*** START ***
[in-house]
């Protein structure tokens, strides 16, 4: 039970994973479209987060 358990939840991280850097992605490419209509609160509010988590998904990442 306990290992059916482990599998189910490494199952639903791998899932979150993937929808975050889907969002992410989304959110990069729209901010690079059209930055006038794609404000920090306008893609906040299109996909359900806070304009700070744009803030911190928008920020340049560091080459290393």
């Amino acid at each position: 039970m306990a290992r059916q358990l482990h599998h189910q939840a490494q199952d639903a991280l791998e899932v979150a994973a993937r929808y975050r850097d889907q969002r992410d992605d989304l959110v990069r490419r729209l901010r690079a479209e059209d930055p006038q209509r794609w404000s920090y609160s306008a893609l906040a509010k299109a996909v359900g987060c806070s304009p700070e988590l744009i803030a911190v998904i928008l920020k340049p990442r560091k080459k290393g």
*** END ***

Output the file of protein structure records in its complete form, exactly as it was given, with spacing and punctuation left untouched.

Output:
[in-house]
């Protein structure tokens, strides 16, 4: 039970994973479209987060 358990939840991280850097992605490419209509609160509010988590998904990442 306990290992059916482990599998189910490494199952639903791998899932979150993937929808975050889907969002992410989304959110990069729209901010690079059209930055006038794609404000920090306008893609906040299109996909359900806070304009700070744009803030911190928008920020340049560091080459290393």
């Amino acid at each position: 039970m306990a290992r059916q358990l482990h599998h189910q939840a490494q199952d639903a991280l791998e899932v979150a994973a993937r929808y975050r850097d889907q969002r992410d992605d989304l959110v990069r490419r729209l901010r690079a479209e059209d930055p006038q209509r794609w404000s920090y609160s306008a893609l906040a509010k299109a996909v359900g987060c806070s304009p700070e988590l744009i803030a911190v998904i928008l920020k340049p990442r560091k080459k290393g």